Monday, November 28, 2016

11.28.16  Birdwatching - Wixon Innovation Middle School
Dennis, MA

These kids really love being outside - which is exactly why I do what I do - to get people, of all ages, OUTSIDE!  We've been fortunate with the weather as well and we had previously discussed walking through the woods to the vernal pool that I'd seen in these woods before with previous classes. The main obstacle getting there is that there is not a great trail, and certainly not one that's maintained.  We did our best.

I'm not sure what it is about wooded trails...
Supposedly I have Native American in my lineage, I say it that way because it's what I've been told, but have never formally checked the family tree...we have some major branches missing.  I bring it up because I have ALWAYS been drawn to trails.  I love walking in the woods.  When I'd be traveling with my family in the car and looking out the window along the way, I'd often notice trails leading to... who KNOWS where?  I always wondered though. There's something about discovering where it leads, does it loop around, what will I experience along the way...that makes me want to find out & walk that trail.  I know I'm not the only one.  Of course there are obstacles along the way, mosquitoes, ticks, poison ivy... they're always going to be there.  All you have to do is take precautions to prevent any inconveniences from those obstacles in order for you to enjoy your time among the trees. Certainly don't let them STOP you from visiting interesting places.  Bring a buddy.  Be safe. Enjoy some quiet time & let your senses take over.  Stop talking & listen.  The forests are hidden treasures.  These kiddos know... they couldn't WAIT to go exploring, and so we did. We took precautions.  We warned each other about thorns and branches and bugs... and we had a brief adventure in the woods.  We even got to dance the limbo under a bent branch that crossed the trail!  I hope they visit trail after trail long after our time together has ended.  I hope they are always curious about the woods and that the trails call out to them as well. (double click photos to enlarge)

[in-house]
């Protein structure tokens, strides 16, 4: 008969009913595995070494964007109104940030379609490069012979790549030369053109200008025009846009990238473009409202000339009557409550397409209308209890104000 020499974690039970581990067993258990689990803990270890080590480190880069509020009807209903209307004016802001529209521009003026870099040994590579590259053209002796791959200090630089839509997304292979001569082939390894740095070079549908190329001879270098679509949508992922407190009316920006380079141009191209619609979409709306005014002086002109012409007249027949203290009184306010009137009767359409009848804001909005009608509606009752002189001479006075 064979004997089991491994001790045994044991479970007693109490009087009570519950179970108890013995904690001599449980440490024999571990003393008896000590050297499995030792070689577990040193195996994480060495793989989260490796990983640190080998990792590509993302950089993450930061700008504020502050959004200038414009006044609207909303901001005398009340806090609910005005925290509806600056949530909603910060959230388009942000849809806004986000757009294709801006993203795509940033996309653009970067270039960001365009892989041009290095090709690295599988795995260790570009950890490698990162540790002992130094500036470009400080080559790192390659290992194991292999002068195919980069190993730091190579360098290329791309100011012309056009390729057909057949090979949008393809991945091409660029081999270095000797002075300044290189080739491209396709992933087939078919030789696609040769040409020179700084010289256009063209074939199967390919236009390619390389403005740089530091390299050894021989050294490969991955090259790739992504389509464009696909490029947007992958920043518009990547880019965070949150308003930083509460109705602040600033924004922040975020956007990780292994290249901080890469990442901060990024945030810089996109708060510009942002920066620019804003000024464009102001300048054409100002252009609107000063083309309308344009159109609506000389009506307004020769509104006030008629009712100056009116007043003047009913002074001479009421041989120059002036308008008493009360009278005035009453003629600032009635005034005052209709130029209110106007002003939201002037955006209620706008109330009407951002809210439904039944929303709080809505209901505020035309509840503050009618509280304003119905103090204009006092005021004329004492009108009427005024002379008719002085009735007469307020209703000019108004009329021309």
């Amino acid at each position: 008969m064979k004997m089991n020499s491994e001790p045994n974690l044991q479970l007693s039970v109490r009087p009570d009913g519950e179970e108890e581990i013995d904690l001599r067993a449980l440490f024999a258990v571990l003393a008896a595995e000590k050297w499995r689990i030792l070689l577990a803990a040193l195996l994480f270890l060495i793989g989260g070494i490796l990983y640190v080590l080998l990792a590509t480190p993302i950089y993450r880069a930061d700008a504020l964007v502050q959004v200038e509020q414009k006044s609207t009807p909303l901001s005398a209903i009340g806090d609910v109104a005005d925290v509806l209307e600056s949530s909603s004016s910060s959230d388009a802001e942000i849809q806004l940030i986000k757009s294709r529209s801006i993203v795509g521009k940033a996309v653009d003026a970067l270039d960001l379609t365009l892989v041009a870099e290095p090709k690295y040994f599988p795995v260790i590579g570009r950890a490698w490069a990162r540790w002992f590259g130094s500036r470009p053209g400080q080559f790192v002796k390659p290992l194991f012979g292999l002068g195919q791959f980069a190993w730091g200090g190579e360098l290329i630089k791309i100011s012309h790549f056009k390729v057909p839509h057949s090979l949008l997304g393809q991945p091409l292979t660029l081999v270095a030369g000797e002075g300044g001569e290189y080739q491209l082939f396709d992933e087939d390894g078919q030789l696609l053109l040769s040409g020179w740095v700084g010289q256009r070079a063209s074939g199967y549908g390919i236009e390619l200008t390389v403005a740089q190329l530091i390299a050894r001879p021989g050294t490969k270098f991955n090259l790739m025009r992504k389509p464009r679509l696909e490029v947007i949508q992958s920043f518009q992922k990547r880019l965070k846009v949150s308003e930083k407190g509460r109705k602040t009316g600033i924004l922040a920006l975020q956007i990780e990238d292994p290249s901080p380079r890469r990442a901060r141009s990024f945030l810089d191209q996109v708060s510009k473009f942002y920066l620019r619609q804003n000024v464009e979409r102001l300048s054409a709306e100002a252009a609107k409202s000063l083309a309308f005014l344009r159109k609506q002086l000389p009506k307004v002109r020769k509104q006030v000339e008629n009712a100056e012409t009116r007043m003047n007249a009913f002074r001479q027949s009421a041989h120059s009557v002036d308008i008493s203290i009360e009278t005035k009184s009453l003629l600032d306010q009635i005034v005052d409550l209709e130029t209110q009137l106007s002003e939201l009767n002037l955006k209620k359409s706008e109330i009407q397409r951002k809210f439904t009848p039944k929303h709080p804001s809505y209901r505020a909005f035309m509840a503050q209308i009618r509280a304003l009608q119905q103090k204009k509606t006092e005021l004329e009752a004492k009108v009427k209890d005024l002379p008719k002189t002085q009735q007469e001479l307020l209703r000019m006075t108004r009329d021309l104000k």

Our List:
American Crow
American Crow - a great silhouette to practice bird identification on

Doing the limbo under a branch

Hiking and respecting the trees, branches, thorns 
and each other

A discovered shelter at the base of a tree

Practicing bird identification

A lucky visit with some happy friendly pooches!

Friendly critters bring a smile to everyone's face

Happy Birding young Bird Nerds!

Tuesday, November 22, 2016

11.22.16 Tuesday Tweets - John Wing Trail - Secret Trail - Lee Baldwin Trail
Cape Cod Museum of Natural History
Brewster, MA

So eight brave bundled up Cape Cod Museum of Natural History members joined me for Tuesday Tweets!  Its so nice to be greeted to smiling faces on a chilly morning.  With the winds, I just wasn't sure who we'd end up finding in the hour we had together.  The sun was a huge help, it turned out, and I thoroughly enjoyed our morning walk while we adjusted to the seasonal temperatures.  

As we began on the trail next to the museum, I noticed a Mourning Dove, cleverly disguised as a rock, about 20 feet in front of us.  S/he was all hunkered down from the winds and it's not common to find them solo.  I snapped a photo and asked our group to just wait for a minute, just in case this was an injured or sick dove.  Well s/he seemed fine and as we all slowly approached, s/he took off providing the familiar Mourning Dove flight sound.  It seemed all was well.  

Sometimes I'm guided by a, "Let's just check out this spot...", which is how I was feeling about the salt marsh this morning.  I was NOT going to head all the way to Cape Cod Bay today given the elements we'd be facing.  When it's so windy and cold that your hands are shaking and your eyes are watering... it's not a good time to be at the shore.  I did want to glance at the marsh though, and I'm so VERY glad we DID!  There was a Northern Harrier female hunting over the marsh!  What a sight!  She wasn't really close to us, but we all got to take in her arial stalking and hunting of something out there.  Pretty soon the cold got to me, so we headed back to the shelter of the trees & to (what I like to call) the "secret trail". 

We made our way to the south side of 6A as well, to the observation deck that overlooks the marsh.  Suddenly the sun beams took over and it wasn't quite so cold.  We were then pleasantly surprised by sighting after sighting, including 3 White-tailed Deer!  About a minute or two before they came out of the foliage, extremely well camouflaged, I KNEW I could hear something walking in there - though I couldn't see - until they showed up!  I was TOO EXCITED to get a decent photo, but I tried.  It was just one of those "had to be there" instances... it was a gift.  Yes, Tuesday Tweets is primarily about birds, and nature in general of course... when an unexpected mammal shows up, it's that surprise BONUS!  We were all SO DELIGHTED!  When I'm out there, appreciating all that I'm surrounded by: birds, trees, sunshine, DEER (!!!) and I'm with the same type of nature-loving folks... happy doesn't seem a big enough word to express how it all makes me feel.  Fulfilled.